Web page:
Canceled Debt – Is it Taxable or Not?

Dec 5, 2019 | Business, Personal Finance, Tax

Canceled Debt – Is It Taxable or Not?
Cancelled Debt - Taxable or Not?If you borrow money and are legally obligated to repay a fixed or determinable amount at a future date, you have a debt. You may be personally liable for a debt or may own a property that is subject to a debt.

If your debt is forgiven or discharged for less than the full amount you owe, the debt is considered canceled in the amount that you do not have to pay. Cancellation of a debt may occur if the creditor cannot collect, or gives up on collecting, the amount you are obligated to pay. If you own property subject to a debt, cancellation of the debt also may occur because of a foreclosure, a repossession, a voluntary transfer of the property to the lender, abandonment of the property, or a mortgage modification.

In general, if you have cancellation of debt income because your debt is canceled, forgiven, or discharged for less than the amount you must pay, the amount of the canceled debt is taxable and you must report the canceled debt on your tax return for the year the cancellation occurs. The canceled debt is not taxable, however, if the law specifically allows you to exclude it from gross income.

After a debt is canceled, the creditor may send you a Form 1099-CCancellation of Debt, showing the amount of cancellation of debt and the date of cancellation, among other things. Your responsibility to report the taxable amount of canceled debt as income on your tax return for the year when the cancellation occurs does not change whether or not you receive a correct Form 1099-C.

In general, you must report any taxable amount of a canceled debt as ordinary income from the cancellation of debt on your Individual Income Tax Return if the debt is a nonbusiness debt, or on the applicable schedule if the debt is a business debt.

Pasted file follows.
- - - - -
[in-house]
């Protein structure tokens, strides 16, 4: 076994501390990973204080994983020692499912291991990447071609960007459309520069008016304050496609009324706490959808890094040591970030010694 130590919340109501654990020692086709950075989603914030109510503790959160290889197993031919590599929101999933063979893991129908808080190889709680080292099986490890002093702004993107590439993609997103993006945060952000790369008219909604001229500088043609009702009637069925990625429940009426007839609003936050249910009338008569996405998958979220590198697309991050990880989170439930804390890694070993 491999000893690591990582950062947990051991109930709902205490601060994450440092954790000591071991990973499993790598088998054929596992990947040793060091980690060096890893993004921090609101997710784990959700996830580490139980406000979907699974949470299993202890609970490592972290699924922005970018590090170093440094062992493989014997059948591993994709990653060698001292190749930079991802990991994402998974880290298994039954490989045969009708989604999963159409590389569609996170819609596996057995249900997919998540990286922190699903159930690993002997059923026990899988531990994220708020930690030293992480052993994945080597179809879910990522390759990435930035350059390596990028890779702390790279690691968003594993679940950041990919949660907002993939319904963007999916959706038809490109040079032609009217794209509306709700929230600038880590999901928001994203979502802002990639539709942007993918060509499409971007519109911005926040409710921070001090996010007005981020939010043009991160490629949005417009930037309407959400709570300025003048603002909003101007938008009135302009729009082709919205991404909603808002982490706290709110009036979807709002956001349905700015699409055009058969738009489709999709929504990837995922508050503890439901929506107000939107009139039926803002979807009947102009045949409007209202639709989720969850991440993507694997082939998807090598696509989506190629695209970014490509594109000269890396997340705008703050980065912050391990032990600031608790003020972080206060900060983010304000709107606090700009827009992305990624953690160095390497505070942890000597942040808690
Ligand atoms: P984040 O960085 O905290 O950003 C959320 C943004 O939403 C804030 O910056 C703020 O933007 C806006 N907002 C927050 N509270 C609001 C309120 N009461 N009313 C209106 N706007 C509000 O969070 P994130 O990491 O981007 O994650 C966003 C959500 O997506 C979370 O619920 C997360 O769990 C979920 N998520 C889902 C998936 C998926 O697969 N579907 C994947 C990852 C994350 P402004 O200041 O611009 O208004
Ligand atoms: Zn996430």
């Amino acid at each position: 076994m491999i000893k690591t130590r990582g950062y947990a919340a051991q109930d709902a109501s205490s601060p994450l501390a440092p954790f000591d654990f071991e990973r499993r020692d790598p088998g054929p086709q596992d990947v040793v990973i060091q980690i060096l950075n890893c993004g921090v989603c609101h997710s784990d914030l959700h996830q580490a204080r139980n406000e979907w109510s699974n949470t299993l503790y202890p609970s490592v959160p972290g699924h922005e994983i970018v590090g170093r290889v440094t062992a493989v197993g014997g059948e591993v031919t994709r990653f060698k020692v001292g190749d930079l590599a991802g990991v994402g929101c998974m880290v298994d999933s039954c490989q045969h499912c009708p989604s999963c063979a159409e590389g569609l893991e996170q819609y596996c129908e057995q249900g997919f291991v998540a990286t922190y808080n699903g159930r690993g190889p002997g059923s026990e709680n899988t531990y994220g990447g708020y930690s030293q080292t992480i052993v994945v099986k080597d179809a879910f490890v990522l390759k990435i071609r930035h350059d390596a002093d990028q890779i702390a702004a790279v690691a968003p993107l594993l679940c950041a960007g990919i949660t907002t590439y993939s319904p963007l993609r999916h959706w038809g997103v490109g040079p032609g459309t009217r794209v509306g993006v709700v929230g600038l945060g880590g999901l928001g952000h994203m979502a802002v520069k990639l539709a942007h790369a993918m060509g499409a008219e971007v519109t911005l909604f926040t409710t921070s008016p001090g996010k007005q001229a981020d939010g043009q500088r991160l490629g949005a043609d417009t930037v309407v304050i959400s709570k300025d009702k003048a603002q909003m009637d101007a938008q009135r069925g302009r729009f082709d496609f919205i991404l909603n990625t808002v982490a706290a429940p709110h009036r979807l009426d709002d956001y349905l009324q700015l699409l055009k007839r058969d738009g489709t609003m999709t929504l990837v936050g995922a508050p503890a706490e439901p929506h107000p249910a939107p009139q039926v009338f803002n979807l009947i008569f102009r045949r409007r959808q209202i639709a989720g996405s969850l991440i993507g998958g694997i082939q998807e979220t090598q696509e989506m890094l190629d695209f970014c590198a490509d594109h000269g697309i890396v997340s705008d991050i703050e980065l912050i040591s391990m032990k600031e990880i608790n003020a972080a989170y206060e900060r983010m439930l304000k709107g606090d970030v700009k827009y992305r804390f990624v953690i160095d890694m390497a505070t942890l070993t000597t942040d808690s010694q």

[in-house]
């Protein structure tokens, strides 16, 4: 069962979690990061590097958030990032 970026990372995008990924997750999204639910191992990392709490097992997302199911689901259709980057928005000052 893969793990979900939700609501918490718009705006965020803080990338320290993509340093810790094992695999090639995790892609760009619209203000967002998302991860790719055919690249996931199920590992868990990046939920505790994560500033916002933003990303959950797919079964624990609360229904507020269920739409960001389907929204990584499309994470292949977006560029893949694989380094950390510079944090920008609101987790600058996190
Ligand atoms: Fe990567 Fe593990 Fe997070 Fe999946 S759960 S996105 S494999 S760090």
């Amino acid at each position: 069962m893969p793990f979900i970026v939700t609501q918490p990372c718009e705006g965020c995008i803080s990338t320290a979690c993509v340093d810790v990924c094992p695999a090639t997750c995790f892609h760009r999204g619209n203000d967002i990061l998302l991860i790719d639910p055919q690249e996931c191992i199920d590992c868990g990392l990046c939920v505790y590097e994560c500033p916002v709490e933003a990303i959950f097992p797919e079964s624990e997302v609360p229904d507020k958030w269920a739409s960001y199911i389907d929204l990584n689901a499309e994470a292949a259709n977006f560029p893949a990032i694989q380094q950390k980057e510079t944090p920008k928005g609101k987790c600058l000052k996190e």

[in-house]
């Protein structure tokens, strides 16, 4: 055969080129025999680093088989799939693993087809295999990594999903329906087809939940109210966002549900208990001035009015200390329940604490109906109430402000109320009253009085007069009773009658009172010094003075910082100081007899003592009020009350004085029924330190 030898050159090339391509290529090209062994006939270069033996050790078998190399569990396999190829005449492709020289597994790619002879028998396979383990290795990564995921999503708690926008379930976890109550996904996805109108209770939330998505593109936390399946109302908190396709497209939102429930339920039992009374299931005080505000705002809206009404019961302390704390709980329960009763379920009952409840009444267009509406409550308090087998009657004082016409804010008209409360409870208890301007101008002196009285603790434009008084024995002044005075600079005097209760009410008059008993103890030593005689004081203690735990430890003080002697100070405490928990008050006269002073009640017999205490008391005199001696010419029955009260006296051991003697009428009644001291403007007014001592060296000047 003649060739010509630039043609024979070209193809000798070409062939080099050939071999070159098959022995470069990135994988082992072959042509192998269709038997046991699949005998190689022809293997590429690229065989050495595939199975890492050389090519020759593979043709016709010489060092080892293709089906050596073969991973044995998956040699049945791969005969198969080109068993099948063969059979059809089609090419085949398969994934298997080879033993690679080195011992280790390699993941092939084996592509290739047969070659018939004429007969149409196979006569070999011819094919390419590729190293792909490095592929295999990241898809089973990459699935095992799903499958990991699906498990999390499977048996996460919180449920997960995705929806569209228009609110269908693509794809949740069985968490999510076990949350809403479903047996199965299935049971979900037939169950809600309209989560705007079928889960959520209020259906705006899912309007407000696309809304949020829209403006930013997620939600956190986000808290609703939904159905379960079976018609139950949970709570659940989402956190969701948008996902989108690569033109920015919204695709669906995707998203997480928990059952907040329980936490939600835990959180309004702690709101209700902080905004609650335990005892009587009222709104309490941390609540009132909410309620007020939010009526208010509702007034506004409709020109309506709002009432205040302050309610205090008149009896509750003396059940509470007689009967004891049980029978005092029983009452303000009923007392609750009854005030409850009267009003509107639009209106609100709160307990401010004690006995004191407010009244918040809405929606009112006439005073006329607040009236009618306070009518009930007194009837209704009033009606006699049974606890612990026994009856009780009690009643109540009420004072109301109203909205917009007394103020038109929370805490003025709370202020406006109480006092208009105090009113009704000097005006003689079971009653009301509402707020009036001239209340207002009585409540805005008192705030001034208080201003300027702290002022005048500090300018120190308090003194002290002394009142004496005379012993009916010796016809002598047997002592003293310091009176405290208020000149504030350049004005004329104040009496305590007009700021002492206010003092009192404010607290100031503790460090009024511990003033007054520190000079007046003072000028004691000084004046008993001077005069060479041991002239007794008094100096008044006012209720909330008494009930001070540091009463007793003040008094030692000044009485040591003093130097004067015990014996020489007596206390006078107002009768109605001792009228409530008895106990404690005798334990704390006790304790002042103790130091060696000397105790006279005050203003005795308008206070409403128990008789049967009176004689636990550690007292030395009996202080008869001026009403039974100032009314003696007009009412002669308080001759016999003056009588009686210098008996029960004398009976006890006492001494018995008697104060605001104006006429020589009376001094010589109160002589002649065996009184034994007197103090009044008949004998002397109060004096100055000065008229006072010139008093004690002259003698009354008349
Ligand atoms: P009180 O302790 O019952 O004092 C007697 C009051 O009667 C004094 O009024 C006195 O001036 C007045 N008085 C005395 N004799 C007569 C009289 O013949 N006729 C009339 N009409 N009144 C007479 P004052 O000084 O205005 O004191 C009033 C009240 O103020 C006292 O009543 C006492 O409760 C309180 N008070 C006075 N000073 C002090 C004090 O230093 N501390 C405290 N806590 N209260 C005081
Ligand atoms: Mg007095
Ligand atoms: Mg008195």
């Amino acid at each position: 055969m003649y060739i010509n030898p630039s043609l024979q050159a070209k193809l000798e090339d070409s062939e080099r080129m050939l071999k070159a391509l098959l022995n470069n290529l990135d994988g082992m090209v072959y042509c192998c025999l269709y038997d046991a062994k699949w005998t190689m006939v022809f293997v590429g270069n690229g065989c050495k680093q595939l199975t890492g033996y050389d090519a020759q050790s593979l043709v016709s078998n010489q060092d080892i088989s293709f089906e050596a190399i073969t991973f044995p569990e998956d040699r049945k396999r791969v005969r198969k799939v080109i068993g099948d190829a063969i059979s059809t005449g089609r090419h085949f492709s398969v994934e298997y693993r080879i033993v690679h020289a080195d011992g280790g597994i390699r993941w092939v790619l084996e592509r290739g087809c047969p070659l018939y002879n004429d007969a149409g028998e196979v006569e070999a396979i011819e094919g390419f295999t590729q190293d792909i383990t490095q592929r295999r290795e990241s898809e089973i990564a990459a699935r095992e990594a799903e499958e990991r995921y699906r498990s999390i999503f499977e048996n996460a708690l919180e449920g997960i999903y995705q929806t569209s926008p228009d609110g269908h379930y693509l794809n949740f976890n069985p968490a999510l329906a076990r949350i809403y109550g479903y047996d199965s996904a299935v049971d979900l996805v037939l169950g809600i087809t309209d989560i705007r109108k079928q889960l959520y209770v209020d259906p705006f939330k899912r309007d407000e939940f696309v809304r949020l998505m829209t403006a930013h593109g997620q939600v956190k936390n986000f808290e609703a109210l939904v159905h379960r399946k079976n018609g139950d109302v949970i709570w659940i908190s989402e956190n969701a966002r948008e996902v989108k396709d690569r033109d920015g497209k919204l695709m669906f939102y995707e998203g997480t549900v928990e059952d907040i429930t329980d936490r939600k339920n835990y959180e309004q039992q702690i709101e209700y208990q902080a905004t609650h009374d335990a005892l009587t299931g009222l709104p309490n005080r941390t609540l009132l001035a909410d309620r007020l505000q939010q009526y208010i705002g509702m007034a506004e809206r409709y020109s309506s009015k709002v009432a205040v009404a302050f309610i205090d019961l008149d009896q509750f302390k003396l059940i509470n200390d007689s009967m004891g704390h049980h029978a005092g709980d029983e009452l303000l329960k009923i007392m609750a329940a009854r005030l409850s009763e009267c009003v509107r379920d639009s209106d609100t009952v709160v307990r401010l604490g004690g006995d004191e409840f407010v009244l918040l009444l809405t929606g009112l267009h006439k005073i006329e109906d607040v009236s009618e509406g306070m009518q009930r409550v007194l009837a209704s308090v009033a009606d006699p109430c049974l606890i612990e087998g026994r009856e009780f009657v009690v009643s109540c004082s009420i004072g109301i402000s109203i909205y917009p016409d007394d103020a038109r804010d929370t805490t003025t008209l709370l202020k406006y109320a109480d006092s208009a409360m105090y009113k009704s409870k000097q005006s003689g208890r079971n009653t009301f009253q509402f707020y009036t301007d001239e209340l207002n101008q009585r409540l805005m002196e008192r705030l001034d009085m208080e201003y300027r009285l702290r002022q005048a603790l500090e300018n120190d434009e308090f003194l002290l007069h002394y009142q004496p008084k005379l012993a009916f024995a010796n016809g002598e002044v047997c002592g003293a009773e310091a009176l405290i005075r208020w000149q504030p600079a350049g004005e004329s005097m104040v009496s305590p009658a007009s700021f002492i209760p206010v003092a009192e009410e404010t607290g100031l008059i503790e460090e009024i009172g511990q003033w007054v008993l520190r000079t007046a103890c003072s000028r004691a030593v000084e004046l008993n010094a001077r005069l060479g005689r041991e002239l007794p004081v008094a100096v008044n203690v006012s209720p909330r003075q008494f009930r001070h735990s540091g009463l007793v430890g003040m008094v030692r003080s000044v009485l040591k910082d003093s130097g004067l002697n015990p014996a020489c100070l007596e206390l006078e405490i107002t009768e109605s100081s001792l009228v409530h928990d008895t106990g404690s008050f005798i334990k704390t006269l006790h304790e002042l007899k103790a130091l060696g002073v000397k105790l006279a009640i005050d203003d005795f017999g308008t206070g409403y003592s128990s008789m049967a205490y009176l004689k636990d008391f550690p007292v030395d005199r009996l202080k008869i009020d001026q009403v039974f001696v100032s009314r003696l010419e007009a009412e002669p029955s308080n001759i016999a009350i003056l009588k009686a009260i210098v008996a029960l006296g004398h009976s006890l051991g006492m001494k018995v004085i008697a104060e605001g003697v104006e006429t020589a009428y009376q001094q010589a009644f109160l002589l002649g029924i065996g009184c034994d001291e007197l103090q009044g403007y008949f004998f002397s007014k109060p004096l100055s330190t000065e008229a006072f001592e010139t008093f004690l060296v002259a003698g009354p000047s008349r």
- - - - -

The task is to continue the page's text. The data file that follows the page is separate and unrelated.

If property secured your debt and the creditor takes that property in full or partial satisfaction of your debt, you are treated as having sold that property for the amount of the canceled debt and you may have a taxable gain or loss. The gain or loss on a deemed sale of your property is an issue separate from whether any cancellation of debt income associated with that same property is includable in gross income. Amounts that meet the requirements for any of the following exceptions are not cancellation of debt income.

EXCEPTIONS to Cancellation of Debt Income:

  1. Amounts canceled as gifts, bequests, devises, or inheritances
  2. Certain qualified student loans canceled under the loan provisions that the loans would be canceled if you work for a certain period of time in certain professions for a broad class of employers
  3. Amounts of canceled debt that would be deductible if you, as a cash basis taxpayer, paid it
  4. A qualified purchase price reduction given by the seller of property to the buyer
  5. Any Pay-for-Performance Success Payments that reduce the principal balance of your home mortgage under the Home Affordable Modification Program

Amounts that meet the requirements for any of the following exclusions are not included in income, even though they are cancellation of debt income.

EXCLUSIONS from Gross Income:

  1. Debt canceled in a Title 11 bankruptcy case
  2. Debt canceled during insolvency
  3. Cancellation of qualified farm indebtedness
  4. Cancellation of qualified real property business indebtedness
  5. Cancellation of qualified principal residence indebtedness (applies to debt discharged before January 1, 2017)

Generally, if you exclude canceled debt from income under one of the exclusions listed above, you must reduce certain tax attributes (certain credits and carryovers, losses and carryovers, basis of assets, etc.) (but not below zero) by the amount excluded. You must attach to your tax return a Form 982Reduction of Tax Attributes Due to Discharge of Indebtedness, to report the amount qualifying for exclusion and any corresponding reduction of those tax attributes. For cancellation of qualified principal residence indebtedness that you exclude from income, you must only reduce your basis in your principal residence.

For NJ purposes Cancellation of Debt is exempt from income tax.

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